Greater NW Pride: Lessons from the Life of Mathew Shepard
Lessons from the Life of Matthew Shepard
In 1998, outside of Laramie, Wyoming, two men—Aaron McKinney and Russell Henderson— beat up and robbed Matthew Shepard, a 21-year-old college student who happened to be gay. Matthew was pistol whipped and left for dead for 18 hours, tied up to a fence on a remote Wyoming prairie outside of Laramie. He died five days later without regaining consciousness. For two decades, Shepard’s parents—Judith and Dennis—kept their son’s ashes near their home in Casper, WY. They feared that laying him to rest in a public place would draw attention from people who hate LGBTQ people, and that his gravesite would be desecrated. It was at Matthew’s funeral that people from anti-LGBTQ Westboro Baptist Church gained some notoriety, in which they were outflanked by a group of LGBGQ and straight allies who were dressed in huge cloth angel wings, blocking out the Westboro Baptist Church members.
All that changed when someone from the Smithsonian came to the home of Judith and Dennis Shephard, hoping to get some of Matthew’s relics as a reminder of his life on the national scene. It was then that someone mentioned the possibility of having an internment of Matthew’s ashes at the National Cathedral in Washington, DC. Because Matthew grew up in the Episcopal church, attending Sunday school and serving as an acolyte in his home church in Wyoming, his internment in the Cathedral only made sense. On October 26, 2018, a Celebration of Life and the Internment of Matthew Shepard was held, led by the now-retired and former out and gay Episcopal Bishop Gene Robinson. It was in his sermon that Bishop Robinson said, “Let us be honest, churches and synagogues and mosques have been the source of our greatest pain as LGBTQ people.” Robinson himself was criticized near and far because he is gay. “For Matthew to come back to a church…is a remarkable step forward. It’s the cathedral saying some churches are different. Some churches have been on this journey with you, and we will not only welcome you, we will celebrate you.” At the end of the service, Robinson said, “Gently rest in this place, you are safe now. Matthew, welcome home” (Tom Gjelten and Amita Kelly, NPR, Oct. 26, 2018).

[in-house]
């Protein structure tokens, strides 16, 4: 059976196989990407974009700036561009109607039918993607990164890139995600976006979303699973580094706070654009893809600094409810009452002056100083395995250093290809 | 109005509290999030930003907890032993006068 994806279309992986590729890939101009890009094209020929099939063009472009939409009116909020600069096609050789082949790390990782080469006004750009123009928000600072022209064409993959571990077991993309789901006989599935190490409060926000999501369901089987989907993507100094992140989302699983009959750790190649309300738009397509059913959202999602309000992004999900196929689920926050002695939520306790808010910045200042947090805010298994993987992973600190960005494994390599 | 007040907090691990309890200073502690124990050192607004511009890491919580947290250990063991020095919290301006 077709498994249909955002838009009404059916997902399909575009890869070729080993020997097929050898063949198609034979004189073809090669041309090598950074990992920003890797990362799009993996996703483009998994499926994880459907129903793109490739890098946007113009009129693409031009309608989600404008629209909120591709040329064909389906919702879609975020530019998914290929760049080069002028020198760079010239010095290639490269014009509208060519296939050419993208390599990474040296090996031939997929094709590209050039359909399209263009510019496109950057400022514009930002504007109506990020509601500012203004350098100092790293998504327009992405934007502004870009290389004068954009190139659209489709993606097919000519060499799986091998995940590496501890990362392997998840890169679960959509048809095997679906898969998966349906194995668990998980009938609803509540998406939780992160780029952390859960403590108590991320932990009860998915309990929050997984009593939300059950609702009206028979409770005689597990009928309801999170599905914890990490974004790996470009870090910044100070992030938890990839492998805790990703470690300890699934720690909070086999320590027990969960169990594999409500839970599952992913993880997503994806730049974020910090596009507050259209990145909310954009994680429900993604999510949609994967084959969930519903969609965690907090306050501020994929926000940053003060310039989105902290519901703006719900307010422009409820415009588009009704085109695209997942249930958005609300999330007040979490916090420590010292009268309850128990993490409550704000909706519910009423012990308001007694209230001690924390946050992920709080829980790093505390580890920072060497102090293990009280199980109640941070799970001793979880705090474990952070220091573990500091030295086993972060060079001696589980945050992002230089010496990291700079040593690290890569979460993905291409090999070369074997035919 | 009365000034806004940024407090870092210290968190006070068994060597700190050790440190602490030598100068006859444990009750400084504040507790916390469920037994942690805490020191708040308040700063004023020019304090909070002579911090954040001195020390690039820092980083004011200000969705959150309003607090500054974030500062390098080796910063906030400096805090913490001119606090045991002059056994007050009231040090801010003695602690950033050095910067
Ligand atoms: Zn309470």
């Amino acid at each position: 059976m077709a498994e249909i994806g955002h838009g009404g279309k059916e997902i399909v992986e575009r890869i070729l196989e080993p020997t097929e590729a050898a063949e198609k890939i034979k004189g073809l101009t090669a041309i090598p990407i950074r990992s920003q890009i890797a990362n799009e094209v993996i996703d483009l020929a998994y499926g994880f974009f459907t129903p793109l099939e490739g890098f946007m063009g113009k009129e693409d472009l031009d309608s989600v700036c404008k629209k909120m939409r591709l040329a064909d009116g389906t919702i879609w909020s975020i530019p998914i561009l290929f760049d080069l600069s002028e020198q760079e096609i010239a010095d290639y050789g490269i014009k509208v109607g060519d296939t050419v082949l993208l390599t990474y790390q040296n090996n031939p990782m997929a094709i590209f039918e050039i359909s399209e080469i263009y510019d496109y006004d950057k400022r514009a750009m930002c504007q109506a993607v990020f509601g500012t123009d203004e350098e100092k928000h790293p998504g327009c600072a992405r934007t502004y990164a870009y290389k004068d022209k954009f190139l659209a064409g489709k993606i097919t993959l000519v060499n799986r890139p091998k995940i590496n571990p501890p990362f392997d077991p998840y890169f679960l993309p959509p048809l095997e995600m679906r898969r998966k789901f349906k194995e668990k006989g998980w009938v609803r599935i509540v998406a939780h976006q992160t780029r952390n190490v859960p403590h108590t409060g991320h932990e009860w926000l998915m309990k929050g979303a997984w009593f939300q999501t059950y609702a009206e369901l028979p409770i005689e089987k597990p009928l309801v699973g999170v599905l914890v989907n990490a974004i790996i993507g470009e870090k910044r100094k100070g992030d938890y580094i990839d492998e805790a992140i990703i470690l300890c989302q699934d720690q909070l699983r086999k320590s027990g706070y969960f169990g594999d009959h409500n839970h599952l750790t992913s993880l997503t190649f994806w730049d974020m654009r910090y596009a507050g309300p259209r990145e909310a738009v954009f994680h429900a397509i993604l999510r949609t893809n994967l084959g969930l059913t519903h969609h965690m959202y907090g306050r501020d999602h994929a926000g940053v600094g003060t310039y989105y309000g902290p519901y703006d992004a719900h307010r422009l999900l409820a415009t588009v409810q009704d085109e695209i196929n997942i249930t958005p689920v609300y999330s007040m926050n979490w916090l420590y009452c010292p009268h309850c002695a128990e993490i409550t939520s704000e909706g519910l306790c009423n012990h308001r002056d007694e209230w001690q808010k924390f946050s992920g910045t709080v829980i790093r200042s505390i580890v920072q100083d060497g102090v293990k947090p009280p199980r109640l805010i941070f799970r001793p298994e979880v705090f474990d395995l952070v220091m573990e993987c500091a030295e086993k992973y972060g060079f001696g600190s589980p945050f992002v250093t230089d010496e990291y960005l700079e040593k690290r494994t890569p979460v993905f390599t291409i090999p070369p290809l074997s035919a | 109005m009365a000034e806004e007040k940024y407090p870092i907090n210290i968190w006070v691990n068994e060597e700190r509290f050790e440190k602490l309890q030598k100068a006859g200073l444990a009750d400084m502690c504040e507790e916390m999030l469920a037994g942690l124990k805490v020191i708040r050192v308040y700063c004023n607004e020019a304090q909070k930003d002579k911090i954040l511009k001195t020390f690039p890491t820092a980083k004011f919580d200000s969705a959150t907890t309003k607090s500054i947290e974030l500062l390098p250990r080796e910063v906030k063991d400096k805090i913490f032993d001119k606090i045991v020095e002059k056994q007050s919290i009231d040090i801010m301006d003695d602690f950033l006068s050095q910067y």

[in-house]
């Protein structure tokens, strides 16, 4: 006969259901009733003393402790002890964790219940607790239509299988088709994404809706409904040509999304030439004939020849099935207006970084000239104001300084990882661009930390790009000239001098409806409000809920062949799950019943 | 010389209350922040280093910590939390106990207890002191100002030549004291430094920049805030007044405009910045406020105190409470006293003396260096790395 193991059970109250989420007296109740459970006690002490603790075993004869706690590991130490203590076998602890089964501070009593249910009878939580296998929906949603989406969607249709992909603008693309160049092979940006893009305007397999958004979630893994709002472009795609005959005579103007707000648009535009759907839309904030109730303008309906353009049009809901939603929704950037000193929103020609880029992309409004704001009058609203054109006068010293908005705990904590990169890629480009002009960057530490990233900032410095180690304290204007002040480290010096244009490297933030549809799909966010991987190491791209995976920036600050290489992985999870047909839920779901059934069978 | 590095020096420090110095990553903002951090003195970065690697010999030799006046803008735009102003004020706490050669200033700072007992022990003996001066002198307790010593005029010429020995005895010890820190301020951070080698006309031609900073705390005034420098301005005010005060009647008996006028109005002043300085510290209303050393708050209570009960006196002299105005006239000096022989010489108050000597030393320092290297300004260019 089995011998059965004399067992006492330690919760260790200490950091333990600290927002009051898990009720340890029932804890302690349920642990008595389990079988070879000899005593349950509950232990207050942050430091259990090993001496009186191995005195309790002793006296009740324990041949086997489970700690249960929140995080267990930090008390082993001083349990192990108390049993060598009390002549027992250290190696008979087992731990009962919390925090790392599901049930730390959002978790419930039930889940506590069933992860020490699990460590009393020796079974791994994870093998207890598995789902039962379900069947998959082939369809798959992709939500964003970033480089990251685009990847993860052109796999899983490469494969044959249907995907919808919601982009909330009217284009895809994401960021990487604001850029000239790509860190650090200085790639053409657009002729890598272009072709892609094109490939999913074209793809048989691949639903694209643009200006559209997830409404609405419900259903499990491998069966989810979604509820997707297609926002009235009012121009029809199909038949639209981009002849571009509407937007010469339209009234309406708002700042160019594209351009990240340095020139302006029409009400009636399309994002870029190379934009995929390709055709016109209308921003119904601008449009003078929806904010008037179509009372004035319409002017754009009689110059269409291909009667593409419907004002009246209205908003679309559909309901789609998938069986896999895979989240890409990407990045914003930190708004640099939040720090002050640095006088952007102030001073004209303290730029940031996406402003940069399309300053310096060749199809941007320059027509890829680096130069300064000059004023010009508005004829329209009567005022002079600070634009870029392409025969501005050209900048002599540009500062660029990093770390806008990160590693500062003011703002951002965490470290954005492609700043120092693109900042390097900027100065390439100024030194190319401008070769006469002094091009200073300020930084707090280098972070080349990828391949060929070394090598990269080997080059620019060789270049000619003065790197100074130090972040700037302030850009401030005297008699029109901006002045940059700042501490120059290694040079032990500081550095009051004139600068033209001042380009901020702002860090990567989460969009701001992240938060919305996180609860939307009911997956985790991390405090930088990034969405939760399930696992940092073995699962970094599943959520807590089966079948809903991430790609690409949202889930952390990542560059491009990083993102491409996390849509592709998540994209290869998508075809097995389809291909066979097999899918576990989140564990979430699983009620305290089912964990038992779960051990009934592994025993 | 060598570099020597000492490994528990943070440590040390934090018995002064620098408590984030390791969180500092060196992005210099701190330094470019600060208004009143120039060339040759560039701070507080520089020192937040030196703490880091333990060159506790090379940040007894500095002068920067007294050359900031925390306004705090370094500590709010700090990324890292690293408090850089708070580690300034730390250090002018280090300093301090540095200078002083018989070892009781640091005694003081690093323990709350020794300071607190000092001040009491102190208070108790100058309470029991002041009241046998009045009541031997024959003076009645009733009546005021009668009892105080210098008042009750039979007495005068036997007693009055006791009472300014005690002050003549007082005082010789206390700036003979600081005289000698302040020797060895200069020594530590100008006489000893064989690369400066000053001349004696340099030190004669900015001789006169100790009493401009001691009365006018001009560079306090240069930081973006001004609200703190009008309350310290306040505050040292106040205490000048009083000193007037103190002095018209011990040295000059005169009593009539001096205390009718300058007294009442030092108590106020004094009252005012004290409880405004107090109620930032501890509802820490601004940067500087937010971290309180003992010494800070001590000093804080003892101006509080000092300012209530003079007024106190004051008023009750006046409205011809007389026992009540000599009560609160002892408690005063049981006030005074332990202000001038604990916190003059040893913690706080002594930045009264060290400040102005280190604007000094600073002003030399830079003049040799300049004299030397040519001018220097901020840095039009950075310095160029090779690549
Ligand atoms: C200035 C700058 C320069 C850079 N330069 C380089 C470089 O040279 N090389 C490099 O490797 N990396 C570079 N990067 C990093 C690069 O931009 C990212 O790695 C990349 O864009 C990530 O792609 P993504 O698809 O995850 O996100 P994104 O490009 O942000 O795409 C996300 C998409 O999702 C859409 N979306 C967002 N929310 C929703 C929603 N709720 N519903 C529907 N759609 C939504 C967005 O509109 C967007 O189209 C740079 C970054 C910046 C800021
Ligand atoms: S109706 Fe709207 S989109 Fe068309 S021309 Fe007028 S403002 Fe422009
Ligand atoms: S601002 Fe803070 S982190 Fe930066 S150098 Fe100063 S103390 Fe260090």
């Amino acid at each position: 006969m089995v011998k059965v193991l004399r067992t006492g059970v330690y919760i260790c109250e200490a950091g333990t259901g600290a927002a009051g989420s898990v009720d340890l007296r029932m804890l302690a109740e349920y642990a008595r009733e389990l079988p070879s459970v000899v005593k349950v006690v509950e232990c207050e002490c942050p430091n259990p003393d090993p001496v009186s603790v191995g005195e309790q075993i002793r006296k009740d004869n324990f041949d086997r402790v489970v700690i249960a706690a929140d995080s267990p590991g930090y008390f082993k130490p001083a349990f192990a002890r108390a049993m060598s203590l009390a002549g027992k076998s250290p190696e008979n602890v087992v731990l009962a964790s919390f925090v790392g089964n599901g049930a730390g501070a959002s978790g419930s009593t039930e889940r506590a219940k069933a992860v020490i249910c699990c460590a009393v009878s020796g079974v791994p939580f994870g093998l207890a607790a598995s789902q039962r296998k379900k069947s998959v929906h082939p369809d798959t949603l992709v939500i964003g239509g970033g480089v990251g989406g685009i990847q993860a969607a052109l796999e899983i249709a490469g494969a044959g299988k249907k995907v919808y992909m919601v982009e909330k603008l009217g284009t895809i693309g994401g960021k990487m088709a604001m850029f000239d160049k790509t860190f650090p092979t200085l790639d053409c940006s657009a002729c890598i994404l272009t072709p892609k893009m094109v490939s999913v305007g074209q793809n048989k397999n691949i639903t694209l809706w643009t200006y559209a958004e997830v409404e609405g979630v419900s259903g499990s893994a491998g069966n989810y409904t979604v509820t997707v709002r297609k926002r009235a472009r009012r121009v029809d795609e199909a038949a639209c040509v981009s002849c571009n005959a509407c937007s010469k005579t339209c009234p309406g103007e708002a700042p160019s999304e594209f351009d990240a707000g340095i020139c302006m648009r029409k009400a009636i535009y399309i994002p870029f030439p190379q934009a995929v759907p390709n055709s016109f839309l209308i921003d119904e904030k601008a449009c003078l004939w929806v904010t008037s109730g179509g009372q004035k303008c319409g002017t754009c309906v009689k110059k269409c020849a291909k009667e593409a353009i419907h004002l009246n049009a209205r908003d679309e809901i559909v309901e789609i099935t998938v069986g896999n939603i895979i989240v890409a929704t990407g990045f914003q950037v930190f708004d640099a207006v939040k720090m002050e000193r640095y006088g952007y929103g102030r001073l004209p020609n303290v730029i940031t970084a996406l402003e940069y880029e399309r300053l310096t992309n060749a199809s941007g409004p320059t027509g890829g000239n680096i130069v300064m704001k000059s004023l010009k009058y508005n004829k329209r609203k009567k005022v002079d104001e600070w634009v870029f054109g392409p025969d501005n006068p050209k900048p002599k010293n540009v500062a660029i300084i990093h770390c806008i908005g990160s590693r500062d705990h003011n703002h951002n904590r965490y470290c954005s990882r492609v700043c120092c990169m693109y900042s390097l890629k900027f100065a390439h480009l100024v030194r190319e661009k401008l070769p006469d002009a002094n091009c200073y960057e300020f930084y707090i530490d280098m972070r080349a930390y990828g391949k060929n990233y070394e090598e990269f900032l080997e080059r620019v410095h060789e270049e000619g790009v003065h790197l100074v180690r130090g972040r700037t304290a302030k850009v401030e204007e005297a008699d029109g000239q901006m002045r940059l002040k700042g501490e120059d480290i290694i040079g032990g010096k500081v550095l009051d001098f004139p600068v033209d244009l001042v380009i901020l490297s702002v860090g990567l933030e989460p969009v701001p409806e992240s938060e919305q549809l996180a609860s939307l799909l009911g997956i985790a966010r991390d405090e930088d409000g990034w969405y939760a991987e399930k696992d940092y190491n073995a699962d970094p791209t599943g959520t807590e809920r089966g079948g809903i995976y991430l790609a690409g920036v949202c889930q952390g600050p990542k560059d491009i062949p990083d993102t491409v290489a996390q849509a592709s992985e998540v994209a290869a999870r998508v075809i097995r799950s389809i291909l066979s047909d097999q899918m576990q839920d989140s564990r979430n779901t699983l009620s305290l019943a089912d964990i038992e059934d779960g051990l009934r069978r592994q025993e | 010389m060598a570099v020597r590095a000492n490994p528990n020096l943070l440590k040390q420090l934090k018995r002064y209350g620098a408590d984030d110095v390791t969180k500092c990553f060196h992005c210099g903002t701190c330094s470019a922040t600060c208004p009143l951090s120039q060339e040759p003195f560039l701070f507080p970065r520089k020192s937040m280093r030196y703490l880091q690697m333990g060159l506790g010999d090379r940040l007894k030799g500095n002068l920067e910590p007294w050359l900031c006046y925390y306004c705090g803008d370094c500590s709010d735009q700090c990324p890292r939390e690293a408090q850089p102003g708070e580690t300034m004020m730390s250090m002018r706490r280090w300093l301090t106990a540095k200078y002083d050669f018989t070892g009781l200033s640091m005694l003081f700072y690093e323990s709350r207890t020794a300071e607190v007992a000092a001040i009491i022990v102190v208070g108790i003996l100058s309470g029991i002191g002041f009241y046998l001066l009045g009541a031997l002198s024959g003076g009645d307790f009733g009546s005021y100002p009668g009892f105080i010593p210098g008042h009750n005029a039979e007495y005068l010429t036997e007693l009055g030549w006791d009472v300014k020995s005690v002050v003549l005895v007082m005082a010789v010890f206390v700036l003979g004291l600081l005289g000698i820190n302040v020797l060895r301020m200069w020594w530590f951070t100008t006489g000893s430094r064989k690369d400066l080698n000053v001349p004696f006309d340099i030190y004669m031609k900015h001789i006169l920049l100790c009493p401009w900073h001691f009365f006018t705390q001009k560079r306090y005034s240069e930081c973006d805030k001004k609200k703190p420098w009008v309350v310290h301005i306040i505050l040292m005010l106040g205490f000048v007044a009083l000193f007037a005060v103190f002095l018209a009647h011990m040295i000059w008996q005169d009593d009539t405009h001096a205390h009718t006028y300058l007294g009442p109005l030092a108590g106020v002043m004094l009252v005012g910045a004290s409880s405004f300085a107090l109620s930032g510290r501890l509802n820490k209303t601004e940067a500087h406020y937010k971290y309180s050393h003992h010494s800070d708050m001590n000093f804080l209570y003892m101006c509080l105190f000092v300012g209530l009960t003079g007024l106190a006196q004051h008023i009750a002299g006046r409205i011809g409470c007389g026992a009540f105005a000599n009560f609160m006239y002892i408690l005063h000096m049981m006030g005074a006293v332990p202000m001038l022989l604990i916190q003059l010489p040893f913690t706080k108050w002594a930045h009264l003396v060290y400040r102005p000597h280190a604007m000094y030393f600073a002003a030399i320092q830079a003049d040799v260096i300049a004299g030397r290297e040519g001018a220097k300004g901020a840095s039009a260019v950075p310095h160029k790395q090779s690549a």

In our churches—UMC, PCUSA, UCC, ELCA, and Disciples of Christ, to name a few—we are still struggling to welcome all. The threat of exclusion is real. Fear of physical violence outside of the church is still real. The desire to find sanctuary as an out LGBTQ is real. We who are LGBTQ often strive daily to simply cope with how we are to exist in a culture that is still rabidly anti-LGBTQ around the country. Currently, the focus of violence and death is to people who are transgender people. The Human Rights Campaign noted that in 2017, there have already been 27 deaths due to violence, which may eclipse the high of 28 in 2017 (USA Today, Sept 26, 2018). LGBTQ+ people are still being killed because of who we are, just like Matthew Shepard was killed. To hear, see, and feel a note of grace, of acceptance, of welcome, of love, is as strong of a desire in those of us who are LGBTQ as it is for any straight or cisgender members of a church. After all, outside of our death, today, we who are LGBTQ want to hear and see and feel these words are true from our respective churches: gently rest now. You are safe now. Welcome home.